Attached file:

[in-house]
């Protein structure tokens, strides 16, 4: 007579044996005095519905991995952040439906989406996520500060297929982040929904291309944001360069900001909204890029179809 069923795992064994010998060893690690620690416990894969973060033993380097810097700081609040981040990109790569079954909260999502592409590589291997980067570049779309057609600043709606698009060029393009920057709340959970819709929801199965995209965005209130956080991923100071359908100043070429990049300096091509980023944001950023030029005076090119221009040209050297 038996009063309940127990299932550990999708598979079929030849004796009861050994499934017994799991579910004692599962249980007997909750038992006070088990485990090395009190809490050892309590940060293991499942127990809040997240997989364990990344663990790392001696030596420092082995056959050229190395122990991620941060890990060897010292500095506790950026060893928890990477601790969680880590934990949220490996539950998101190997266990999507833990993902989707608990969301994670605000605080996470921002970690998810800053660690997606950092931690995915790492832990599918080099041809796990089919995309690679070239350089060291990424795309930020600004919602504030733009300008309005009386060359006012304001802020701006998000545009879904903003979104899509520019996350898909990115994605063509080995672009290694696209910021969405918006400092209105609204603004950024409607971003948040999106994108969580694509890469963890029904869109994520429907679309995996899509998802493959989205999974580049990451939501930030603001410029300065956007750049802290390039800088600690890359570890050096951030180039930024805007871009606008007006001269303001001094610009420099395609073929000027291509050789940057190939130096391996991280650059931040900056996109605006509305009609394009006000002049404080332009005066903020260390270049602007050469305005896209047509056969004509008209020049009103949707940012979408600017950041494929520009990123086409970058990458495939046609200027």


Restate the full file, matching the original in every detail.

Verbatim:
[in-house]
């Protein structure tokens, strides 16, 4: 007579044996005095519905991995952040439906989406996520500060297929982040929904291309944001360069900001909204890029179809 069923795992064994010998060893690690620690416990894969973060033993380097810097700081609040981040990109790569079954909260999502592409590589291997980067570049779309057609600043709606698009060029393009920057709340959970819709929801199965995209965005209130956080991923100071359908100043070429990049300096091509980023944001950023030029005076090119221009040209050297 038996009063309940127990299932550990999708598979079929030849004796009861050994499934017994799991579910004692599962249980007997909750038992006070088990485990090395009190809490050892309590940060293991499942127990809040997240997989364990990344663990790392001696030596420092082995056959050229190395122990991620941060890990060897010292500095506790950026060893928890990477601790969680880590934990949220490996539950998101190997266990999507833990993902989707608990969301994670605000605080996470921002970690998810800053660690997606950092931690995915790492832990599918080099041809796990089919995309690679070239350089060291990424795309930020600004919602504030733009300008309005009386060359006012304001802020701006998000545009879904903003979104899509520019996350898909990115994605063509080995672009290694696209910021969405918006400092209105609204603004950024409607971003948040999106994108969580694509890469963890029904869109994520429907679309995996899509998802493959989205999974580049990451939501930030603001410029300065956007750049802290390039800088600690890359570890050096951030180039930024805007871009606008007006001269303001001094610009420099395609073929000027291509050789940057190939130096391996991280650059931040900056996109605006509305009609394009006000002049404080332009005066903020260390270049602007050469305005896209047509056969004509008209020049009103949707940012979408600017950041494929520009990123086409970058990458495939046609200027």